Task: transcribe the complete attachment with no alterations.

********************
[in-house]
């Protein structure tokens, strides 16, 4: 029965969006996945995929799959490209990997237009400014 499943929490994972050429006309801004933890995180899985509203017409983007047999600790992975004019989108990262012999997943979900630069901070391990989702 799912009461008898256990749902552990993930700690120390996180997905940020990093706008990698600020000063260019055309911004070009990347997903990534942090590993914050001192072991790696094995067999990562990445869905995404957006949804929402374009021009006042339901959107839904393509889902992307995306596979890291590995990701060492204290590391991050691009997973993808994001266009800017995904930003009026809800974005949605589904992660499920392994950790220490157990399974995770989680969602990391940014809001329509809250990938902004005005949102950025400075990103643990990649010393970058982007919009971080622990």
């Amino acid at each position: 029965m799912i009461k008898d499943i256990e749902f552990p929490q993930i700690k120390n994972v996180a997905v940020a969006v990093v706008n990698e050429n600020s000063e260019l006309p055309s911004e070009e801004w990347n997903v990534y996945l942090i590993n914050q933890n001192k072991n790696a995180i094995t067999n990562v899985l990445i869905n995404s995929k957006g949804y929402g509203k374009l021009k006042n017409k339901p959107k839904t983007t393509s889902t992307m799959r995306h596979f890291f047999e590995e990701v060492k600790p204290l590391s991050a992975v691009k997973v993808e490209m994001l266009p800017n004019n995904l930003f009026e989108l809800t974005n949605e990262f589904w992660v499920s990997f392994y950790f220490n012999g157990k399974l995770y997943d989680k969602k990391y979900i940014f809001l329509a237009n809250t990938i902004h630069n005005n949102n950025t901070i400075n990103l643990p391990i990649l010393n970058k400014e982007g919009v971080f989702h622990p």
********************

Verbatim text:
[in-house]
């Protein structure tokens, strides 16, 4: 029965969006996945995929799959490209990997237009400014 499943929490994972050429006309801004933890995180899985509203017409983007047999600790992975004019989108990262012999997943979900630069901070391990989702 799912009461008898256990749902552990993930700690120390996180997905940020990093706008990698600020000063260019055309911004070009990347997903990534942090590993914050001192072991790696094995067999990562990445869905995404957006949804929402374009021009006042339901959107839904393509889902992307995306596979890291590995990701060492204290590391991050691009997973993808994001266009800017995904930003009026809800974005949605589904992660499920392994950790220490157990399974995770989680969602990391940014809001329509809250990938902004005005949102950025400075990103643990990649010393970058982007919009971080622990």
């Amino acid at each position: 029965m799912i009461k008898d499943i256990e749902f552990p929490q993930i700690k120390n994972v996180a997905v940020a969006v990093v706008n990698e050429n600020s000063e260019l006309p055309s911004e070009e801004w990347n997903v990534y996945l942090i590993n914050q933890n001192k072991n790696a995180i094995t067999n990562v899985l990445i869905n995404s995929k957006g949804y929402g509203k374009l021009k006042n017409k339901p959107k839904t983007t393509s889902t992307m799959r995306h596979f890291f047999e590995e990701v060492k600790p204290l590391s991050a992975v691009k997973v993808e490209m994001l266009p800017n004019n995904l930003f009026e989108l809800t974005n949605e990262f589904w992660v499920s990997f392994y950790f220490n012999g157990k399974l995770y997943d989680k969602k990391y979900i940014f809001l329509a237009n809250t990938i902004h630069n005005n949102n950025t901070i400075n990103l643990p391990i990649l010393n970058k400014e982007g919009v971080f989702h622990p």